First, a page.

Four Habits of High-Value Health Care Organizations
The Four Habits of High-Value Health Care Organizations by Richard M.J. Bohmer, published in The New England Journal of Medicine, focuses on the key practices that set high-value health care organizations apart.
The Four Habits of High-Value Health Care Organizations by Richard M.J. Bohmer, published in The New England Journal of Medicine, focuses on the key practices that set high-value health care organizations apart. The document is divided into the following main points:
Specification and Planning: High-value organizations specify decisions and activities in advance. They use explicit criteria for both operational and clinical decisions. This approach contrasts with the common practice of treating each new patient or problem as unique, requiring a new strategy each time. (Page 1)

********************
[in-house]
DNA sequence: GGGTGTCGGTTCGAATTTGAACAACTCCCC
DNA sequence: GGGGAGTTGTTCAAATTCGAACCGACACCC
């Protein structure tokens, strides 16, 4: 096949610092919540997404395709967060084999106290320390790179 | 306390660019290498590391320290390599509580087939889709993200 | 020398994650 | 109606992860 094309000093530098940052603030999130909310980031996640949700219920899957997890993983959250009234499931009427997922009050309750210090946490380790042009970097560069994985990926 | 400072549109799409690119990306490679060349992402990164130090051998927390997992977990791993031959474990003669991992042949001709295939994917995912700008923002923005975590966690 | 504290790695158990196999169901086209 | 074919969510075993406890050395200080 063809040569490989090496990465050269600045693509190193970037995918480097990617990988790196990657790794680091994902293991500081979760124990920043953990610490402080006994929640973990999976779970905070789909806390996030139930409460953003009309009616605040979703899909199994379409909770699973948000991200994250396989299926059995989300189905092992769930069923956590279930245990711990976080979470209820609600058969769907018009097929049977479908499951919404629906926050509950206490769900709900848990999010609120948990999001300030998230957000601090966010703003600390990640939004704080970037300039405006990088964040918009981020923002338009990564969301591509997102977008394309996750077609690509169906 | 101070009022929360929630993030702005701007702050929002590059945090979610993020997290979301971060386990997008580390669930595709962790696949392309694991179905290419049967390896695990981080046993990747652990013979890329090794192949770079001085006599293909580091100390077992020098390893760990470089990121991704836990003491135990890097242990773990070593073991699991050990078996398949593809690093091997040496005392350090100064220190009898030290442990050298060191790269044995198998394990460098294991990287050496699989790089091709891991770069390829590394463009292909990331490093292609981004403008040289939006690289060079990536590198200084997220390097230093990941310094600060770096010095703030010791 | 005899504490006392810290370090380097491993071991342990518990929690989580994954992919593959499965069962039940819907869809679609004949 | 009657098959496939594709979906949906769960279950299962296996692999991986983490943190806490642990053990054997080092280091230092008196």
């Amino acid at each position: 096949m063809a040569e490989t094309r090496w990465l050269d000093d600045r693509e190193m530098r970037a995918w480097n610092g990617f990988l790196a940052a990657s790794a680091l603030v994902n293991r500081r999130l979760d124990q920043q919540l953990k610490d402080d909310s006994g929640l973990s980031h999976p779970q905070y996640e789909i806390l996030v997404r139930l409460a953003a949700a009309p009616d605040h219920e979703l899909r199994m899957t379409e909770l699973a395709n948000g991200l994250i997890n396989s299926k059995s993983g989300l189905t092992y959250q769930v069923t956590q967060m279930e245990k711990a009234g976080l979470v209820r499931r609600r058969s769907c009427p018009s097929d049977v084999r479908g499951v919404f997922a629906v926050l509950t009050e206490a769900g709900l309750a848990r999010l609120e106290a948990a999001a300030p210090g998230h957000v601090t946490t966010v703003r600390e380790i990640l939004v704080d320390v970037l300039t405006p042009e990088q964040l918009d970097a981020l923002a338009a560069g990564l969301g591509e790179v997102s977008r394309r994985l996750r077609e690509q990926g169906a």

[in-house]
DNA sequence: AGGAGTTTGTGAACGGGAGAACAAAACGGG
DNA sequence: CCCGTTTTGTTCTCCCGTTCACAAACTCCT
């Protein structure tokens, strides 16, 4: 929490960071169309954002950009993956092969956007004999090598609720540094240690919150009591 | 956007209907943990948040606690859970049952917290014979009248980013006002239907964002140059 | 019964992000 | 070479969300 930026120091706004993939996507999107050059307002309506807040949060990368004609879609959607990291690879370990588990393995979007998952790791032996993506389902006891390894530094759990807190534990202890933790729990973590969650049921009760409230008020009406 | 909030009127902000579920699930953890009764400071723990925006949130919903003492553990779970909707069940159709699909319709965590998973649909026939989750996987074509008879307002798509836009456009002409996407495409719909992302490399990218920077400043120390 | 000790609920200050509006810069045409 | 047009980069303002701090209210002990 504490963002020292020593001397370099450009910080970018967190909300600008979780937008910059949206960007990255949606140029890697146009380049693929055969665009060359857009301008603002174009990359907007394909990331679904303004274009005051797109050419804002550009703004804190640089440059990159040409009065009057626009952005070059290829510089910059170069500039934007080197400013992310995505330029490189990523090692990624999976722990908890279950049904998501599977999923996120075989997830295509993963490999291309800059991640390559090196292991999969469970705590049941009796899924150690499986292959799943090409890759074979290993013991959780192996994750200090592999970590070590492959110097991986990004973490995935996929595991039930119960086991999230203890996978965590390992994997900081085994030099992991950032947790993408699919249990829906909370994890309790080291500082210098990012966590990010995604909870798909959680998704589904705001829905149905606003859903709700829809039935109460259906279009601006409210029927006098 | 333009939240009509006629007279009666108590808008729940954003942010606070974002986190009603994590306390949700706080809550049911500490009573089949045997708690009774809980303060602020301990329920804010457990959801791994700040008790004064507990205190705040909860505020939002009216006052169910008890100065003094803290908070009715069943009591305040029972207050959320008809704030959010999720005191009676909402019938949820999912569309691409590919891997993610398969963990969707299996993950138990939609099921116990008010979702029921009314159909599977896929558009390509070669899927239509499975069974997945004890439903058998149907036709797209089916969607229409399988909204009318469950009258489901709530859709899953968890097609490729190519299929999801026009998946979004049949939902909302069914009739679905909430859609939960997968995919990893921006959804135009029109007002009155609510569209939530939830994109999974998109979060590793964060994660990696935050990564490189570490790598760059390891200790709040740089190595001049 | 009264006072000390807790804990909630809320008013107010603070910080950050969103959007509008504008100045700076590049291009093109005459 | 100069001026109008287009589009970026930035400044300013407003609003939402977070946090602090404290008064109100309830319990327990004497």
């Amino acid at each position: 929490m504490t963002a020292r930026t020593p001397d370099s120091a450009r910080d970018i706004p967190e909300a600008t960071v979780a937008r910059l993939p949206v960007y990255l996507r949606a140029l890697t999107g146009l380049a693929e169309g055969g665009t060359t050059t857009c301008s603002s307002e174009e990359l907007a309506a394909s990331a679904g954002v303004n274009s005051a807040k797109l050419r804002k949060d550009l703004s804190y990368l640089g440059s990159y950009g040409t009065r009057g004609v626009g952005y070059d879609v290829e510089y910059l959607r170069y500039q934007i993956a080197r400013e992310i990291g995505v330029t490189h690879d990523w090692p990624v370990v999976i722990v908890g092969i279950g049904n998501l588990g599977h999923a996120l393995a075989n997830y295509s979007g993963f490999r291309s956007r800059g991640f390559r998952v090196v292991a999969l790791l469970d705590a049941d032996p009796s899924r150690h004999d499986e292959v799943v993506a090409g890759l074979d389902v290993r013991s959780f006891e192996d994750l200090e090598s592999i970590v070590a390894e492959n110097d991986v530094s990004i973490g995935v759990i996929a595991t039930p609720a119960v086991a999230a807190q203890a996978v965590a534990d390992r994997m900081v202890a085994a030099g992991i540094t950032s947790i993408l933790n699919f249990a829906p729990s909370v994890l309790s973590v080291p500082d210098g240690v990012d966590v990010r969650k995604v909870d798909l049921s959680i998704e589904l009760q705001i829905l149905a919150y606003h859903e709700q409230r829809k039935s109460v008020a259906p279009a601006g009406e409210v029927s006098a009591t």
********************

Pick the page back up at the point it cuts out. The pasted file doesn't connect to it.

Infrastructure Design: These organizations design microsystems to match their defined subpopulations and pathways. They allocate tasks to different members of a clinical team, ensuring that each member's skill and training are matched to the work. (Page 2)
Measurement and Oversight: While many organizations measure clinical operations for external reporting, high-value organizations use measurement primarily for internal process control and performance management. They collect more detailed measurements than those required for external reporting.
Self-Study: High-value organizations not only ensure that their clinical practices are up-to-date but also examine their own care and outcomes for continuous improvement. They treat clinical knowledge as both an organizational and individual property. (Page 3)
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